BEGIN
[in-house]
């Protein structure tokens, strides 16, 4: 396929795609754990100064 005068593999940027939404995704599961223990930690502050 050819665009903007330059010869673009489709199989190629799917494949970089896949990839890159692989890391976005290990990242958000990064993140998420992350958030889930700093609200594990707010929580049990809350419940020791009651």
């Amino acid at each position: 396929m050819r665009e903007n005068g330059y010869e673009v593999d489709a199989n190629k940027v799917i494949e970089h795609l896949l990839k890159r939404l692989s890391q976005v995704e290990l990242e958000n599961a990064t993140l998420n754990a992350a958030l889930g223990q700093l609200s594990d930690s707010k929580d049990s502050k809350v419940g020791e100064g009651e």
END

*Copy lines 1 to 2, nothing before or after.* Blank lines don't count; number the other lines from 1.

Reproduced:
[in-house]
């Protein structure tokens, strides 16, 4: 396929795609754990100064 005068593999940027939404995704599961223990930690502050 050819665009903007330059010869673009489709199989190629799917494949970089896949990839890159692989890391976005290990990242958000990064993140998420992350958030889930700093609200594990707010929580049990809350419940020791009651």